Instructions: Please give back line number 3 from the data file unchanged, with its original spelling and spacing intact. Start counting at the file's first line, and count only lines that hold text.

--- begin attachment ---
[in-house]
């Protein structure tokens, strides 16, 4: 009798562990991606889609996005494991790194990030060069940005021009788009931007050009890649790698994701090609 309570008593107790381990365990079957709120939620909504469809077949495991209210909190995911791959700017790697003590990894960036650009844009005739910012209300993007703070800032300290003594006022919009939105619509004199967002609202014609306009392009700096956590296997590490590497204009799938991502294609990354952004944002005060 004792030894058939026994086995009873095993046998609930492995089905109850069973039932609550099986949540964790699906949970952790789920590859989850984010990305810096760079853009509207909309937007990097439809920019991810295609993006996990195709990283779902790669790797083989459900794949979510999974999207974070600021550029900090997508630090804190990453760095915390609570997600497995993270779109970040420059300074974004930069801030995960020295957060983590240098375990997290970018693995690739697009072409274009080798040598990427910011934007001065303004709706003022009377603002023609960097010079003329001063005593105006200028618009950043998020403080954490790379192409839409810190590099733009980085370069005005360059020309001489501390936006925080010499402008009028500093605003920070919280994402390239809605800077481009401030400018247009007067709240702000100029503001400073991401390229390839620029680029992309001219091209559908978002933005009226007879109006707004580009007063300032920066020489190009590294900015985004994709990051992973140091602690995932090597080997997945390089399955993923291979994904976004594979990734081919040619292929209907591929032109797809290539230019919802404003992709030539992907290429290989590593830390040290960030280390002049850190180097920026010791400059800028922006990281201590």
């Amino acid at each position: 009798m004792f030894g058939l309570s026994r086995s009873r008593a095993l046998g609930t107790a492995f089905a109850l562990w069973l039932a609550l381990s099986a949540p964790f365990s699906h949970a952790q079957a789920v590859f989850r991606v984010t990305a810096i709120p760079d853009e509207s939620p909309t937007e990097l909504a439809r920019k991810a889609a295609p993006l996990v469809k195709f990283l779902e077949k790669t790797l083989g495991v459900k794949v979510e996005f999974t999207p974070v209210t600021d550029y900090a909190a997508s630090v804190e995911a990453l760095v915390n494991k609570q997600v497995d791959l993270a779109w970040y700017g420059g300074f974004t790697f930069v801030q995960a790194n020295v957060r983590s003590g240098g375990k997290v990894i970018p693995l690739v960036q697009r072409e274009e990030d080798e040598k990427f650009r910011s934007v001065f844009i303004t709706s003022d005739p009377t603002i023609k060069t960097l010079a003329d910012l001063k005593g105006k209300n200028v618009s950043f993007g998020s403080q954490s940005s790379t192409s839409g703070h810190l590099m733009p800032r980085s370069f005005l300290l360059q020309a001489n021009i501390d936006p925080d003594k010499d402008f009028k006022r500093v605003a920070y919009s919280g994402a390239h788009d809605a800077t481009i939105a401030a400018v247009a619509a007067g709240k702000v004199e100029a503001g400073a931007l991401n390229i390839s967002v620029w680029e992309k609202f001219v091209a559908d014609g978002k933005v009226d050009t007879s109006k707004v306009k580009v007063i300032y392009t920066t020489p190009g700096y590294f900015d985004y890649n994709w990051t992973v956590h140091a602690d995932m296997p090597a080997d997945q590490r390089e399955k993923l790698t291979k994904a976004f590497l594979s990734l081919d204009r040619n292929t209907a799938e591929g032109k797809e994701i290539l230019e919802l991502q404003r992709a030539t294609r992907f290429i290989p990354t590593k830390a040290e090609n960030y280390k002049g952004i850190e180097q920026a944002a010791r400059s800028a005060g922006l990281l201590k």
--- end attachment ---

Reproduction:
């Amino acid at each position: 009798m004792f030894g058939l309570s026994r086995s009873r008593a095993l046998g609930t107790a492995f089905a109850l562990w069973l039932a609550l381990s099986a949540p964790f365990s699906h949970a952790q079957a789920v590859f989850r991606v984010t990305a810096i709120p760079d853009e509207s939620p909309t937007e990097l909504a439809r920019k991810a889609a295609p993006l996990v469809k195709f990283l779902e077949k790669t790797l083989g495991v459900k794949v979510e996005f999974t999207p974070v209210t600021d550029y900090a909190a997508s630090v804190e995911a990453l760095v915390n494991k609570q997600v497995d791959l993270a779109w970040y700017g420059g300074f974004t790697f930069v801030q995960a790194n020295v957060r983590s003590g240098g375990k997290v990894i970018p693995l690739v960036q697009r072409e274009e990030d080798e040598k990427f650009r910011s934007v001065f844009i303004t709706s003022d005739p009377t603002i023609k060069t960097l010079a003329d910012l001063k005593g105006k209300n200028v618009s950043f993007g998020s403080q954490s940005s790379t192409s839409g703070h810190l590099m733009p800032r980085s370069f005005l300290l360059q020309a001489n021009i501390d936006p925080d003594k010499d402008f009028k006022r500093v605003a920070y919009s919280g994402a390239h788009d809605a800077t481009i939105a401030a400018v247009a619509a007067g709240k702000v004199e100029a503001g400073a931007l991401n390229i390839s967002v620029w680029e992309k609202f001219v091209a559908d014609g978002k933005v009226d050009t007879s109006k707004v306009k580009v007063i300032y392009t920066t020489p190009g700096y590294f900015d985004y890649n994709w990051t992973v956590h140091a602690d995932m296997p090597a080997d997945q590490r390089e399955k993923l790698t291979k994904a976004f590497l594979s990734l081919d204009r040619n292929t209907a799938e591929g032109k797809e994701i290539l230019e919802l991502q404003r992709a030539t294609r992907f290429i290989p990354t590593k830390a040290e090609n960030y280390k002049g952004i850190e180097q920026a944002a010791r400059s800028a005060g922006l990281l201590k």